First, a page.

Sex, drugs and…Hookers and dope bring Italy out of recession

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Illegal economic activities such as drugs and prostitution are apparently responsible for having lifted Italy out of economic recession. EU data calculations have demonstrated that the black market has significantly boosted GDP figures.

@ RT

Italy is technically no longer in economic recession because of the addition of figures from illegal activities.
While Italy’s office for national statistics (ISTAT) confirmed that “in the second quarter of 2014 the seasonally and calendar adjusted, chained volume measure of Gross Domestic Product (GDP) decreased by 0.2 percent,” GDP rose marginally from a 0.1 percent decline for the year’s first quarter to a flat reading.

This means that Italy has avoided its third potential recession in the past six years, a likely relief for the government of Prime Minister Matteo Renzi, which has been struggling with reforms while keeping the deficit low in accordance with EU agreements.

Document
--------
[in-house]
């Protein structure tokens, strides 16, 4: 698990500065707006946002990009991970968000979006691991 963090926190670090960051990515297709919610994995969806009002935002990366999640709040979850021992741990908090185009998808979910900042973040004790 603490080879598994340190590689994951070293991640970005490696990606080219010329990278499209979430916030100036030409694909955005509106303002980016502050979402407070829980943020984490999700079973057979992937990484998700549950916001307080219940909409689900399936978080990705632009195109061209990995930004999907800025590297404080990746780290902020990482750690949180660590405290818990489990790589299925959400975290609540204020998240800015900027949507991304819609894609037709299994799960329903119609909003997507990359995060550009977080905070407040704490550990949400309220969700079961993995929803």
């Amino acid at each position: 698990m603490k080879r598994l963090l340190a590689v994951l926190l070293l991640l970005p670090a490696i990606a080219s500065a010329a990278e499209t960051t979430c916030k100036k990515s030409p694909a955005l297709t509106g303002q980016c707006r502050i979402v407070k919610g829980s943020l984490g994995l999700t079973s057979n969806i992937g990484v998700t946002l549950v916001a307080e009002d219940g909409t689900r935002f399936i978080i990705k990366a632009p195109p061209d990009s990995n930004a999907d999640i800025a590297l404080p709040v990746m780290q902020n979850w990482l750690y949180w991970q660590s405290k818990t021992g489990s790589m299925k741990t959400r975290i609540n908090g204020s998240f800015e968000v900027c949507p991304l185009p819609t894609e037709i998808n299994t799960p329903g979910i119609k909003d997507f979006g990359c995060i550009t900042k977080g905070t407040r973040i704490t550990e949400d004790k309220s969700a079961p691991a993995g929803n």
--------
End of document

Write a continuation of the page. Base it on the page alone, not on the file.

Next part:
Italy also noted that: “Compared to the first quarter of 2014, final consumption expenditure increased by 0.1 percent, gross fixed capital formation decreased by 0.9 percent; imports and exports increased by 0.8 percent and 1.1 percent, respectively.”

Undeclared market revenues could further reduce the apparent Italian debt to GDP ratio, according to AFP. It currently stands at 132 percent – more than double the 60 percent required by the EU ceiling.

Italy’s office of national statistics announced in May that from October it would be including revenues from “illegal activities: drug trafficking, prostitution and smuggling services (cigarettes or alcohol)” to its GDP.

Contemporary estimates from Eurostat suggested that the move could add up to 2 percent to Italy’s GDP.

The new system known as the European System of National and Regional Accounts (ESA 2010), an “internationally compatible EU accounting framework,” was established with the aim of facilitating data comparisons regardless of whether countries had legalized drugs or prostitution.

Countries which have made the practices legal already, such as the Netherlands and Hungary, include both in their GDP figures.

This article originally appeared at RT